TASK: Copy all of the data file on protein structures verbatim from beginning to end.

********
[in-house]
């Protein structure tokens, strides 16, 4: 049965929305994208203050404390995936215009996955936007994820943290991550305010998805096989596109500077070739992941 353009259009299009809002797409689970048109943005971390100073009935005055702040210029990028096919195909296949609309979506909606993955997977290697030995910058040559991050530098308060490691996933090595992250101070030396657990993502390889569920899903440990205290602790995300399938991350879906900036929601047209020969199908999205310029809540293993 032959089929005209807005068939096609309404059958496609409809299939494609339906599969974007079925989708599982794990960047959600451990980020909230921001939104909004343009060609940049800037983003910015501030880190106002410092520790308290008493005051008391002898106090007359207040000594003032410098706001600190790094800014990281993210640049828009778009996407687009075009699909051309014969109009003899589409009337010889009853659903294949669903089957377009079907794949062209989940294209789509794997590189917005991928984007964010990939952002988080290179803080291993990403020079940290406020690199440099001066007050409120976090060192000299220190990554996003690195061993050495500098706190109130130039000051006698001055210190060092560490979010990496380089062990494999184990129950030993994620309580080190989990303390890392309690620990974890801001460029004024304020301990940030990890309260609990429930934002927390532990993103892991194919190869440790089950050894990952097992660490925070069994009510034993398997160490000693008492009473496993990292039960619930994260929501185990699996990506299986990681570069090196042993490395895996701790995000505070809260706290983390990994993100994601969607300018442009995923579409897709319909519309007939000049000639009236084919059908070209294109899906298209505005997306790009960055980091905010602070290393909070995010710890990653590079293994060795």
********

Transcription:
[in-house]
């Protein structure tokens, strides 16, 4: 049965929305994208203050404390995936215009996955936007994820943290991550305010998805096989596109500077070739992941 353009259009299009809002797409689970048109943005971390100073009935005055702040210029990028096919195909296949609309979506909606993955997977290697030995910058040559991050530098308060490691996933090595992250101070030396657990993502390889569920899903440990205290602790995300399938991350879906900036929601047209020969199908999205310029809540293993 032959089929005209807005068939096609309404059958496609409809299939494609339906599969974007079925989708599982794990960047959600451990980020909230921001939104909004343009060609940049800037983003910015501030880190106002410092520790308290008493005051008391002898106090007359207040000594003032410098706001600190790094800014990281993210640049828009778009996407687009075009699909051309014969109009003899589409009337010889009853659903294949669903089957377009079907794949062209989940294209789509794997590189917005991928984007964010990939952002988080290179803080291993990403020079940290406020690199440099001066007050409120976090060192000299220190990554996003690195061993050495500098706190109130130039000051006698001055210190060092560490979010990496380089062990494999184990129950030993994620309580080190989990303390890392309690620990974890801001460029004024304020301990940030990890309260609990429930934002927390532990993103892991194919190869440790089950050894990952097992660490925070069994009510034993398997160490000693008492009473496993990292039960619930994260929501185990699996990506299986990681570069090196042993490395895996701790995000505070809260706290983390990994993100994601969607300018442009995923579409897709319909519309007939000049000639009236084919059908070209294109899906298209505005997306790009960055980091905010602070290393909070995010710890990653590079293994060795």